7. Sharing financial data beyond payment accounts: PSD3 proposes to share customer financial data beyond payment accounts, which will enable a more complete view of users’ financial situation and facilitate the development of customised corporate treasury solutions.

These highlights reflect PSD3’s intention to address existing challenges and improve the security, transparency and efficiency of payments in Europe, benefiting both consumers and businesses.

New IBAN/name verification requirements

One of the most prominent proposals in the legislation is the extension of mandatory IBAN/name checks for all SEPA credit transfers, instead of only for instant SEPA credit transfers as set out in an earlier legislative proposal. This will require the receiving bank to verify whether the unique identifier (IBAN number) and the name of the beneficiary provided by the payer match.

This measure aims to combat payment fraud and provide greater security and protection for consumers. However, it poses technical challenges for traditional banks relying on legacy systems, as they will need to adapt their systems to handle the volume of IBAN/name verification queries instantly and efficiently.

Improvements to the Open Banking APIs

Let’s detail below this aspect, one of the highlights of PSD3, as mentioned above.

Since the introduction of PSD2 in 2018, the concept of Open Banking has gained some traction in Europe. However, challenges have been faced in terms of user experience and the reliability of Open Banking APIs offered by banks.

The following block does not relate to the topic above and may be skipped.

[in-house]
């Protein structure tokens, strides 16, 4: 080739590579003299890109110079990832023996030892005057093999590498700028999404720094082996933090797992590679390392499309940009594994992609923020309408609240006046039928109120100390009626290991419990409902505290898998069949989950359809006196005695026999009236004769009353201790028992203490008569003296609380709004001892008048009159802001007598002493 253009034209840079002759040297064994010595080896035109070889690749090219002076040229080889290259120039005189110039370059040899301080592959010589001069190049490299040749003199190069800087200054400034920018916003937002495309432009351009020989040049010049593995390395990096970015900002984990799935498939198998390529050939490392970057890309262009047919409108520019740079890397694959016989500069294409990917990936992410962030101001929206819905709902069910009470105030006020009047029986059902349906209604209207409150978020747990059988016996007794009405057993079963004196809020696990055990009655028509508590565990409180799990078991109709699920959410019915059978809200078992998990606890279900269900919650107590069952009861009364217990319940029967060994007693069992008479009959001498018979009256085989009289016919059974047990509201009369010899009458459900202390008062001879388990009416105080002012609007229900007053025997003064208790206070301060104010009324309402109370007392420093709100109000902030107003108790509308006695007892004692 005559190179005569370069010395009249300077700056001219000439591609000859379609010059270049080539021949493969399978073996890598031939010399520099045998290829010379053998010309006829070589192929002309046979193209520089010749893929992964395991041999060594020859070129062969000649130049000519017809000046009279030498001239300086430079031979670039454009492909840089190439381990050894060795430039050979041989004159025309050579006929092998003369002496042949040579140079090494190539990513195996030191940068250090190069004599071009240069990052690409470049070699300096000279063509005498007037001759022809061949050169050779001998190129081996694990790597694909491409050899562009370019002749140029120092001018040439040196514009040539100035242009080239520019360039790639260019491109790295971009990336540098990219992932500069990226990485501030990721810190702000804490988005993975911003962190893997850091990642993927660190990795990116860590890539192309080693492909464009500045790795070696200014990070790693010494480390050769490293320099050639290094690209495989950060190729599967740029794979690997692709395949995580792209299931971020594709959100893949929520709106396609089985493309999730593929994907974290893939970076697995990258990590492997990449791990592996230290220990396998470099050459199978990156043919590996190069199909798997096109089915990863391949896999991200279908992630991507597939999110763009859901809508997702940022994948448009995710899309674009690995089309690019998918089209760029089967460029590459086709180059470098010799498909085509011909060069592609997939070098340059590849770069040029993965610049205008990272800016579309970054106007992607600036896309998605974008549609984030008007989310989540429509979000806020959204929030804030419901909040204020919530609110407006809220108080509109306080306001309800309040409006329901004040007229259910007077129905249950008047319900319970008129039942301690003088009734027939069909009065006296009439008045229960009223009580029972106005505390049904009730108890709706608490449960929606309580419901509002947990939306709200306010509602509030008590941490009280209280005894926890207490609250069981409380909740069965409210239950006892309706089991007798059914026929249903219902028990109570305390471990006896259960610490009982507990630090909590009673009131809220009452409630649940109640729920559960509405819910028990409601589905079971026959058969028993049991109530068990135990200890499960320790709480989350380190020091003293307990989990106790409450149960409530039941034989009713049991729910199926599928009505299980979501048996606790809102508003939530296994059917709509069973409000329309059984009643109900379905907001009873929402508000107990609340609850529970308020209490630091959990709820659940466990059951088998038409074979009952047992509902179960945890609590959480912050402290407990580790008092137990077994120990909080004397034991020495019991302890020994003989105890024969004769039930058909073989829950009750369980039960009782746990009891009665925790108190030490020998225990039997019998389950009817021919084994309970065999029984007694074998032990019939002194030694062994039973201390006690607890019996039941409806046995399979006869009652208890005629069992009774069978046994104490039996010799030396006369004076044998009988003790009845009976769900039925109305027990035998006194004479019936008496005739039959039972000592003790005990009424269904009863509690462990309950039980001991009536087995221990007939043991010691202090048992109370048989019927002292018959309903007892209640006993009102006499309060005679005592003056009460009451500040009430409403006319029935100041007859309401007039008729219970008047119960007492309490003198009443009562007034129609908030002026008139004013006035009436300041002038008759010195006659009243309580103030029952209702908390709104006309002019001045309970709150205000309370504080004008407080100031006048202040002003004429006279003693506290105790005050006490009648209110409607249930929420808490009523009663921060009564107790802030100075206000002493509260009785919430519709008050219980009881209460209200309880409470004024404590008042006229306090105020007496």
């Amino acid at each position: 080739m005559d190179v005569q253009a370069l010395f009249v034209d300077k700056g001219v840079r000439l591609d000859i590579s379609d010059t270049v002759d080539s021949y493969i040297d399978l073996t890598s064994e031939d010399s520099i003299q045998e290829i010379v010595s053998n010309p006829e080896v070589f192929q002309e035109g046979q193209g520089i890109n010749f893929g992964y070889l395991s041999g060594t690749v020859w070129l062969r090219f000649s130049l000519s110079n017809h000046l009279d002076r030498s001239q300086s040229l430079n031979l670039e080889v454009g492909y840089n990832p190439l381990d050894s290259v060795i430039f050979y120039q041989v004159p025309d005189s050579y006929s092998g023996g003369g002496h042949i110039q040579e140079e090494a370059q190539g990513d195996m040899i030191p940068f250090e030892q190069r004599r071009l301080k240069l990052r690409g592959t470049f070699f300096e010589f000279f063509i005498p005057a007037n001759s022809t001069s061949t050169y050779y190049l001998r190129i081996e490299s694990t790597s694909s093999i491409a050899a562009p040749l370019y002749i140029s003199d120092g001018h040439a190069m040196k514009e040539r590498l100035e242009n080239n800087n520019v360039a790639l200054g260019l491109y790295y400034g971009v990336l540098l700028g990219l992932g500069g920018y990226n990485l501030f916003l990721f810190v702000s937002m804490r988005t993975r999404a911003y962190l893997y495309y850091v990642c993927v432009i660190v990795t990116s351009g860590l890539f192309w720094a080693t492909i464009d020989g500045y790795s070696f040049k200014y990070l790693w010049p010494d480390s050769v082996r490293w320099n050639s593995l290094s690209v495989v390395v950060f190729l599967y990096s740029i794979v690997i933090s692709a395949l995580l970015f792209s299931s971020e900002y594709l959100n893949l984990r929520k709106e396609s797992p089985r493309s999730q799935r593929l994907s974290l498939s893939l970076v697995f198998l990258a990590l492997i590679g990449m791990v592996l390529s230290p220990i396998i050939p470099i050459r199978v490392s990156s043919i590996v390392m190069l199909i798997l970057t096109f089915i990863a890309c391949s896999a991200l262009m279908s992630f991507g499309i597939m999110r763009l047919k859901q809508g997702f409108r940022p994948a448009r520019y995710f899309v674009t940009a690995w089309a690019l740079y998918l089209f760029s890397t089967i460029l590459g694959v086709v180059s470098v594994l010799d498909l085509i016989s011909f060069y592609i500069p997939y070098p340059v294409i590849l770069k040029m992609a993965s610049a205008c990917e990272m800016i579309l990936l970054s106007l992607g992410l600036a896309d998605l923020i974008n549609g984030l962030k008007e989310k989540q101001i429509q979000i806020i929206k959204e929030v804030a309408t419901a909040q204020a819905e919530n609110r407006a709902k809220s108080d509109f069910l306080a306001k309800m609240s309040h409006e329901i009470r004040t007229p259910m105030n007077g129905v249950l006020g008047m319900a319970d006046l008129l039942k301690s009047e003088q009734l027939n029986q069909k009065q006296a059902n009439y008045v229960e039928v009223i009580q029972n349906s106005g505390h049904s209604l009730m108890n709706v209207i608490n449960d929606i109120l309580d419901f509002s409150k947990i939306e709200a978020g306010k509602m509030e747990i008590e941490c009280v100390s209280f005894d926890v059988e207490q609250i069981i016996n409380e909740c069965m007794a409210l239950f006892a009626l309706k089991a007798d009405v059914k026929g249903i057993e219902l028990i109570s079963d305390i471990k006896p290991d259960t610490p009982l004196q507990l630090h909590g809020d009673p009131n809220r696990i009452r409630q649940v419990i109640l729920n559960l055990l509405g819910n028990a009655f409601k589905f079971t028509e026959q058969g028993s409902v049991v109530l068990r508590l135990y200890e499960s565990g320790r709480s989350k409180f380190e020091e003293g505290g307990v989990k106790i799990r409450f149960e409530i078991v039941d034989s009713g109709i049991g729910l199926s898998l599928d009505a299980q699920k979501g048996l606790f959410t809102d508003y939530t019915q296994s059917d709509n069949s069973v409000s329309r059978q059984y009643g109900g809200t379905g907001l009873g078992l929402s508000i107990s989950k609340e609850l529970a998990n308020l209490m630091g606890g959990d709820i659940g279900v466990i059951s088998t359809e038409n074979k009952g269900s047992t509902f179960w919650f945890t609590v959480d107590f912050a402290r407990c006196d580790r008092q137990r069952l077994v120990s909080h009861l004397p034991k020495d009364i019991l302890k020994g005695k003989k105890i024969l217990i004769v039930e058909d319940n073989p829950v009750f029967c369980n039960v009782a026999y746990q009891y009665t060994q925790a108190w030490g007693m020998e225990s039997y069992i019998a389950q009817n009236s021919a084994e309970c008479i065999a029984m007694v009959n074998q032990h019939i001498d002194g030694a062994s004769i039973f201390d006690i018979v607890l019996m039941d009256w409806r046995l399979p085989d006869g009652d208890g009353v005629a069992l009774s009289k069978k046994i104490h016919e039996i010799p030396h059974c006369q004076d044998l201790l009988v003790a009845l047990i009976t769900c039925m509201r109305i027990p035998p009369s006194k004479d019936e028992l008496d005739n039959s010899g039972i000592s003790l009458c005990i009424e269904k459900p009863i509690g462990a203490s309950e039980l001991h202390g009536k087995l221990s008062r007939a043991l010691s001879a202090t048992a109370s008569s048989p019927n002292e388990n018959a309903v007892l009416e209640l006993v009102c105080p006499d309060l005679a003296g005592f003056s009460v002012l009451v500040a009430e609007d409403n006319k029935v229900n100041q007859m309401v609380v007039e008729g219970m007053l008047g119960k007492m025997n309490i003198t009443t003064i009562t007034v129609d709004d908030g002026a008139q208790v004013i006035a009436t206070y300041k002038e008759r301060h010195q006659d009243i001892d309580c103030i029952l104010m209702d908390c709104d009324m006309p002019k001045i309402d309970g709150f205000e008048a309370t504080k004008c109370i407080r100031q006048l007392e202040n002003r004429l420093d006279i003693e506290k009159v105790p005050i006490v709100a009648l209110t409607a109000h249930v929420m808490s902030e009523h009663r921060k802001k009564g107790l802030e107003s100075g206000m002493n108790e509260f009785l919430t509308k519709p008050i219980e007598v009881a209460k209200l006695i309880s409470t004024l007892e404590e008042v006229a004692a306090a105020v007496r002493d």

With PSD3, it seeks to address these issues. The proposal includes simplifying the implementation of strong customer authentication (SCA) in Open Banking. Instead of requiring SCA for every access to account information and every payment initiation, PSD3 will make SCA mandatory only for the first access to account information.

In addition, PSD3 will require payment service providers (PSPs) to ensure that all users can benefit from SCA methods tailored to their needs and situations, without relying on a single technology, device or mechanism, such as the possession of a smartphone.

These enhancements aim to provide a more seamless user experience and improve the reliability of Open Banking APIs, which will promote greater adoption of Open Banking services by businesses and consumers.

How to successfully prepare for the impact of PSD3

PSD3 implementation can present challenges for businesses, such as complexity of requirements, changes in business processes, investments in technology and resources, and balancing security and user experience.

Businesses processing online payments in the EU will need to comply with strong customer authentication (SCA), protect consumers’ personal data and comply with privacy regulations such as GDPR. In addition, PSD3 will allow access to payment accounts and payment initiation services by new players in the market, which will foster competition and innovation.

To prepare for PSD3, businesses need to familiarise themselves with the requirements and take proactive steps by planning and preparing in advance. This involves educating staff on the changes and implications of PSD3, assessing and upgrading existing infrastructure and systems, collaborating with payment service providers and fintech solutions, and reviewing and updating policies and contracts to ensure PSD3 compliance.

PSD3 implementation can present challenges for businesses, such as complexity of requirements, changes to business processes, investments in technology and resources, and balancing security and user experience.